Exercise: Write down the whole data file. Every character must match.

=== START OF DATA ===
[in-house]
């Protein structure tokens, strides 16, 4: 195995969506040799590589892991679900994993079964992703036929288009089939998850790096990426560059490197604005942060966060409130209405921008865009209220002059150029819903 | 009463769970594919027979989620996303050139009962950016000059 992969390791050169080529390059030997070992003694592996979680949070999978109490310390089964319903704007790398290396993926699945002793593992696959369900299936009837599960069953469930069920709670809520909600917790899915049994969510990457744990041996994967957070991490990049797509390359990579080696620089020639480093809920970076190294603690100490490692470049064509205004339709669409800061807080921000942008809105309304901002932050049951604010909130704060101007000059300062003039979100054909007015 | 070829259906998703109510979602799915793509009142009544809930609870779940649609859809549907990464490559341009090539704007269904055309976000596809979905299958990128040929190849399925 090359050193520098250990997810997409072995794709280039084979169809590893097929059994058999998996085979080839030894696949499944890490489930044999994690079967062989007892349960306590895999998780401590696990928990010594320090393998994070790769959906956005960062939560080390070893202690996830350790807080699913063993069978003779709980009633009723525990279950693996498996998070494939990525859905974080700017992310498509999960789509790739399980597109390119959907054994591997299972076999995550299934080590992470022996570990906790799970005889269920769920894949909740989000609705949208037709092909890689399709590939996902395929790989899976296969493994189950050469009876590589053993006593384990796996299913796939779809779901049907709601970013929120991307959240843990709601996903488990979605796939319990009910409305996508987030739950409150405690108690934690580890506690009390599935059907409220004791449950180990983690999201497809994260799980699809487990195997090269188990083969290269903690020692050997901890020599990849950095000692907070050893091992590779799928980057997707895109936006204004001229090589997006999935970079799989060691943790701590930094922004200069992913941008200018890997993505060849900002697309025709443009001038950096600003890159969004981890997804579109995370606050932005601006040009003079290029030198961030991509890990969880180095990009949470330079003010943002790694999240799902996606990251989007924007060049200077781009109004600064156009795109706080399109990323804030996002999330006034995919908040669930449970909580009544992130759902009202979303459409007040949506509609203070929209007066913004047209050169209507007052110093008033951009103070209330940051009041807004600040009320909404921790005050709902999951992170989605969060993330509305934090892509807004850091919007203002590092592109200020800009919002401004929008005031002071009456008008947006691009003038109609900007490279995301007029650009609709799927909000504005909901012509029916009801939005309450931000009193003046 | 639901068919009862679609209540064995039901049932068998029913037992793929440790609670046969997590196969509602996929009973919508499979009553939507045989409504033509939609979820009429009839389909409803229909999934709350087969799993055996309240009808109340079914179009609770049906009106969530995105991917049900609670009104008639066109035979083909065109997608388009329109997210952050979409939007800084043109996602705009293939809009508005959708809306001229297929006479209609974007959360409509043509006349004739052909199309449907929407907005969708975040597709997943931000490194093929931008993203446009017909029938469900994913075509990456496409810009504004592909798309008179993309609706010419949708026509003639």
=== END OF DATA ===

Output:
[in-house]
């Protein structure tokens, strides 16, 4: 195995969506040799590589892991679900994993079964992703036929288009089939998850790096990426560059490197604005942060966060409130209405921008865009209220002059150029819903 | 009463769970594919027979989620996303050139009962950016000059 992969390791050169080529390059030997070992003694592996979680949070999978109490310390089964319903704007790398290396993926699945002793593992696959369900299936009837599960069953469930069920709670809520909600917790899915049994969510990457744990041996994967957070991490990049797509390359990579080696620089020639480093809920970076190294603690100490490692470049064509205004339709669409800061807080921000942008809105309304901002932050049951604010909130704060101007000059300062003039979100054909007015 | 070829259906998703109510979602799915793509009142009544809930609870779940649609859809549907990464490559341009090539704007269904055309976000596809979905299958990128040929190849399925 090359050193520098250990997810997409072995794709280039084979169809590893097929059994058999998996085979080839030894696949499944890490489930044999994690079967062989007892349960306590895999998780401590696990928990010594320090393998994070790769959906956005960062939560080390070893202690996830350790807080699913063993069978003779709980009633009723525990279950693996498996998070494939990525859905974080700017992310498509999960789509790739399980597109390119959907054994591997299972076999995550299934080590992470022996570990906790799970005889269920769920894949909740989000609705949208037709092909890689399709590939996902395929790989899976296969493994189950050469009876590589053993006593384990796996299913796939779809779901049907709601970013929120991307959240843990709601996903488990979605796939319990009910409305996508987030739950409150405690108690934690580890506690009390599935059907409220004791449950180990983690999201497809994260799980699809487990195997090269188990083969290269903690020692050997901890020599990849950095000692907070050893091992590779799928980057997707895109936006204004001229090589997006999935970079799989060691943790701590930094922004200069992913941008200018890997993505060849900002697309025709443009001038950096600003890159969004981890997804579109995370606050932005601006040009003079290029030198961030991509890990969880180095990009949470330079003010943002790694999240799902996606990251989007924007060049200077781009109004600064156009795109706080399109990323804030996002999330006034995919908040669930449970909580009544992130759902009202979303459409007040949506509609203070929209007066913004047209050169209507007052110093008033951009103070209330940051009041807004600040009320909404921790005050709902999951992170989605969060993330509305934090892509807004850091919007203002590092592109200020800009919002401004929008005031002071009456008008947006691009003038109609900007490279995301007029650009609709799927909000504005909901012509029916009801939005309450931000009193003046 | 639901068919009862679609209540064995039901049932068998029913037992793929440790609670046969997590196969509602996929009973919508499979009553939507045989409504033509939609979820009429009839389909409803229909999934709350087969799993055996309240009808109340079914179009609770049906009106969530995105991917049900609670009104008639066109035979083909065109997608388009329109997210952050979409939007800084043109996602705009293939809009508005959708809306001229297929006479209609974007959360409509043509006349004739052909199309449907929407907005969708975040597709997943931000490194093929931008993203446009017909029938469900994913075509990456496409810009504004592909798309008179993309609706010419949708026509003639």